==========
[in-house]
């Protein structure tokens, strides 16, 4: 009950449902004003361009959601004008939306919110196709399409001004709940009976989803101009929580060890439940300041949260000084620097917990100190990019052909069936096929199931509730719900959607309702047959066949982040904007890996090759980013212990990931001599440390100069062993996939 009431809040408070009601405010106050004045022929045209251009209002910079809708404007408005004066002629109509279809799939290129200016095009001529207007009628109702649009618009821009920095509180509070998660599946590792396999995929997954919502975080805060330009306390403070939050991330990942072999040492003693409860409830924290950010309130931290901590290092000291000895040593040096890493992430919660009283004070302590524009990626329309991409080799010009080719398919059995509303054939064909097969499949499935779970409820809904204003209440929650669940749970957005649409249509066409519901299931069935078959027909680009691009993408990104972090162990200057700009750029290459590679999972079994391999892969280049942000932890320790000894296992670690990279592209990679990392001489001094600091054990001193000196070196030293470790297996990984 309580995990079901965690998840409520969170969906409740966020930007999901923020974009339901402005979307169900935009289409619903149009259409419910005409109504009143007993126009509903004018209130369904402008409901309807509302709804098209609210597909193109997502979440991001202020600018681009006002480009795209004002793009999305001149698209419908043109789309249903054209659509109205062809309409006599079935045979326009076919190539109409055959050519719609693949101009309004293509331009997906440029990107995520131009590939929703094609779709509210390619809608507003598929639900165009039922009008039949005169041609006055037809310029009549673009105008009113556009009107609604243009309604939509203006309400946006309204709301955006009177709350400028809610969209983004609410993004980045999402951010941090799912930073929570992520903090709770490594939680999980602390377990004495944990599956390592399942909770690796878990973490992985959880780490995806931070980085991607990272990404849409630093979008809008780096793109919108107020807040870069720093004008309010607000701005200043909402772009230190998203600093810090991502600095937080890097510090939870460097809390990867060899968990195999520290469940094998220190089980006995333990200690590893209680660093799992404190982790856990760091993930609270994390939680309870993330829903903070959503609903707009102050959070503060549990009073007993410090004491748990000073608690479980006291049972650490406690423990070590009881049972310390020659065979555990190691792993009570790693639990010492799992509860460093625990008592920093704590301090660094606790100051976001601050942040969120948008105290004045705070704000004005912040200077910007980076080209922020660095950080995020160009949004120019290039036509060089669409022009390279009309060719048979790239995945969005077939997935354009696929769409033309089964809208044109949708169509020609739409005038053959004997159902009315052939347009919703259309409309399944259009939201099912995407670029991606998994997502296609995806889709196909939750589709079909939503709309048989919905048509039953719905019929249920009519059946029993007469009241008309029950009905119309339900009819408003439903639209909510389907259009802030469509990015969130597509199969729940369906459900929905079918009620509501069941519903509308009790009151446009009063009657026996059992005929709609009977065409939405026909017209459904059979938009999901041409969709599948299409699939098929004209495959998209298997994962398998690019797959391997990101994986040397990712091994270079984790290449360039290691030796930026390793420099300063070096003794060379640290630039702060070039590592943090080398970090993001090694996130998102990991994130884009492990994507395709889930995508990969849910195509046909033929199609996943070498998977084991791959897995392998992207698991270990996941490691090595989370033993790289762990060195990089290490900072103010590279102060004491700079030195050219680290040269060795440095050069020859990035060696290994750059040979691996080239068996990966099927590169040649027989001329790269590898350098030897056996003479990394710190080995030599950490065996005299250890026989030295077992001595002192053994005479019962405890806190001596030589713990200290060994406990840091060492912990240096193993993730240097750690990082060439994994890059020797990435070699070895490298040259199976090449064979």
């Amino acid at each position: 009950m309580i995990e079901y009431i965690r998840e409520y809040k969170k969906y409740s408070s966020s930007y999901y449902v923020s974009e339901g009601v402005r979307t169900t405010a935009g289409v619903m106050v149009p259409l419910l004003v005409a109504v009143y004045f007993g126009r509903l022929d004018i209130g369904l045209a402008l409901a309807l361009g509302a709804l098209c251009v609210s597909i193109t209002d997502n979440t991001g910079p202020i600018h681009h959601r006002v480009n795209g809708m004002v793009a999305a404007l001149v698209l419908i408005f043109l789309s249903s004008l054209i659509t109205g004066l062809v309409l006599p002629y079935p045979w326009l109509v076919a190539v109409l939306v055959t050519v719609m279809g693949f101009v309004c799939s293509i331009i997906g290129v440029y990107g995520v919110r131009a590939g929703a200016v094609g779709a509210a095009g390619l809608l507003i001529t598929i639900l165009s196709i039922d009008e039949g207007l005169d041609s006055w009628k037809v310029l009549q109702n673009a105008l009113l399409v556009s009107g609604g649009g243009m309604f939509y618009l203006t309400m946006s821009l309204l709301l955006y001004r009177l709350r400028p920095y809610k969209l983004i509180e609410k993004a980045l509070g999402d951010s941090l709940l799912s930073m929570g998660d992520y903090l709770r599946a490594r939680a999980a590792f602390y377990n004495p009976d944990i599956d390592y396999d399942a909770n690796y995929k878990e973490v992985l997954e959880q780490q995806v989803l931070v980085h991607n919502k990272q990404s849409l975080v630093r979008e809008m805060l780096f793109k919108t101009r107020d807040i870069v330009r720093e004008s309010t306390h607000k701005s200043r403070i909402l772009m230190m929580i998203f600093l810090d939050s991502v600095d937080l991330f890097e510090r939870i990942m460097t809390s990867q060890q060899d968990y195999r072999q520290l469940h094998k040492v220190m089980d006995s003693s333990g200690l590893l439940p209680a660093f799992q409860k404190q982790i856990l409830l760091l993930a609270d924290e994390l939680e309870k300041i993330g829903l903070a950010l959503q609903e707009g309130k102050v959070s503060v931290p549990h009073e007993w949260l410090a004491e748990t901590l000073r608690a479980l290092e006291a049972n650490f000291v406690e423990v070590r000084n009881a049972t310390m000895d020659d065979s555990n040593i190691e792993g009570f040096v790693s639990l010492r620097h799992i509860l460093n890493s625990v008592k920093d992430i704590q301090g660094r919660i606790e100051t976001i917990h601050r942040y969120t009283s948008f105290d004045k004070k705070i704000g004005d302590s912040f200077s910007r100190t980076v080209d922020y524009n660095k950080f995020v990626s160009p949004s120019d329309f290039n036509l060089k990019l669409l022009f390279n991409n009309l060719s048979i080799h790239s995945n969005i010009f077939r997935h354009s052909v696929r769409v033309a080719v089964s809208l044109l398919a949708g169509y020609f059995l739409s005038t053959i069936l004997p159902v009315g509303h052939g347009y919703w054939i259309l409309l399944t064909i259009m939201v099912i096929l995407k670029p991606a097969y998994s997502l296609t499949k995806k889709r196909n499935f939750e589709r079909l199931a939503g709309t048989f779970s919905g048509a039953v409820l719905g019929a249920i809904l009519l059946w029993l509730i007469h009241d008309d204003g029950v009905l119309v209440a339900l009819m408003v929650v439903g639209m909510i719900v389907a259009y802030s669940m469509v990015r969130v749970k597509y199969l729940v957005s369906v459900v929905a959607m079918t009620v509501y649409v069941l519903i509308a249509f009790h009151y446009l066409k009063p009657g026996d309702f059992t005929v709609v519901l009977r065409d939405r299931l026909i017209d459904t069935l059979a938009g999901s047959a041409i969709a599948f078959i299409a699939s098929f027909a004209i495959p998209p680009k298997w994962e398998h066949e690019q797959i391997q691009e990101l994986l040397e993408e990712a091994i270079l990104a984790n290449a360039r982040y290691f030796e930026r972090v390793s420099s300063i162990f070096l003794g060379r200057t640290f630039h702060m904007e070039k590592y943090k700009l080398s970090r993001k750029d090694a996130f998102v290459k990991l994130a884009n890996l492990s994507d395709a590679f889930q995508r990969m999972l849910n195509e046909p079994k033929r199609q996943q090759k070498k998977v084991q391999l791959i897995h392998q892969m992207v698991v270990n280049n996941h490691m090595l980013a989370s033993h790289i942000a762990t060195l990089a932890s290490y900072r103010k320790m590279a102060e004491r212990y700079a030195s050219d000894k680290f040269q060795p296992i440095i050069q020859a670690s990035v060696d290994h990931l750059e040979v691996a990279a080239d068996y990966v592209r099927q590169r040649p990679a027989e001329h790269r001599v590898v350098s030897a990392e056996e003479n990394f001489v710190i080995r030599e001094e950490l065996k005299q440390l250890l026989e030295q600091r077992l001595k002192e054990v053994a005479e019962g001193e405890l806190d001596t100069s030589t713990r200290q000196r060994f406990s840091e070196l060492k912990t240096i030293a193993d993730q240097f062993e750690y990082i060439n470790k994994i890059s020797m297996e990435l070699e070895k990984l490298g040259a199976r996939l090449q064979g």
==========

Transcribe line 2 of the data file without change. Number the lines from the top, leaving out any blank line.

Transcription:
């Protein structure tokens, strides 16, 4: 009950449902004003361009959601004008939306919110196709399409001004709940009976989803101009929580060890439940300041949260000084620097917990100190990019052909069936096929199931509730719900959607309702047959066949982040904007890996090759980013212990990931001599440390100069062993996939 009431809040408070009601405010106050004045022929045209251009209002910079809708404007408005004066002629109509279809799939290129200016095009001529207007009628109702649009618009821009920095509180509070998660599946590792396999995929997954919502975080805060330009306390403070939050991330990942072999040492003693409860409830924290950010309130931290901590290092000291000895040593040096890493992430919660009283004070302590524009990626329309991409080799010009080719398919059995509303054939064909097969499949499935779970409820809904204003209440929650669940749970957005649409249509066409519901299931069935078959027909680009691009993408990104972090162990200057700009750029290459590679999972079994391999892969280049942000932890320790000894296992670690990279592209990679990392001489001094600091054990001193000196070196030293470790297996990984 309580995990079901965690998840409520969170969906409740966020930007999901923020974009339901402005979307169900935009289409619903149009259409419910005409109504009143007993126009509903004018209130369904402008409901309807509302709804098209609210597909193109997502979440991001202020600018681009006002480009795209004002793009999305001149698209419908043109789309249903054209659509109205062809309409006599079935045979326009076919190539109409055959050519719609693949101009309004293509331009997906440029990107995520131009590939929703094609779709509210390619809608507003598929639900165009039922009008039949005169041609006055037809310029009549673009105008009113556009009107609604243009309604939509203006309400946006309204709301955006009177709350400028809610969209983004609410993004980045999402951010941090799912930073929570992520903090709770490594939680999980602390377990004495944990599956390592399942909770690796878990973490992985959880780490995806931070980085991607990272990404849409630093979008809008780096793109919108107020807040870069720093004008309010607000701005200043909402772009230190998203600093810090991502600095937080890097510090939870460097809390990867060899968990195999520290469940094998220190089980006995333990200690590893209680660093799992404190982790856990760091993930609270994390939680309870993330829903903070959503609903707009102050959070503060549990009073007993410090004491748990000073608690479980006291049972650490406690423990070590009881049972310390020659065979555990190691792993009570790693639990010492799992509860460093625990008592920093704590301090660094606790100051976001601050942040969120948008105290004045705070704000004005912040200077910007980076080209922020660095950080995020160009949004120019290039036509060089669409022009390279009309060719048979790239995945969005077939997935354009696929769409033309089964809208044109949708169509020609739409005038053959004997159902009315052939347009919703259309409309399944259009939201099912995407670029991606998994997502296609995806889709196909939750589709079909939503709309048989919905048509039953719905019929249920009519059946029993007469009241008309029950009905119309339900009819408003439903639209909510389907259009802030469509990015969130597509199969729940369906459900929905079918009620509501069941519903509308009790009151446009009063009657026996059992005929709609009977065409939405026909017209459904059979938009999901041409969709599948299409699939098929004209495959998209298997994962398998690019797959391997990101994986040397990712091994270079984790290449360039290691030796930026390793420099300063070096003794060379640290630039702060070039590592943090080398970090993001090694996130998102990991994130884009492990994507395709889930995508990969849910195509046909033929199609996943070498998977084991791959897995392998992207698991270990996941490691090595989370033993790289762990060195990089290490900072103010590279102060004491700079030195050219680290040269060795440095050069020859990035060696290994750059040979691996080239068996990966099927590169040649027989001329790269590898350098030897056996003479990394710190080995030599950490065996005299250890026989030295077992001595002192053994005479019962405890806190001596030589713990200290060994406990840091060492912990240096193993993730240097750690990082060439994994890059020797990435070699070895490298040259199976090449064979």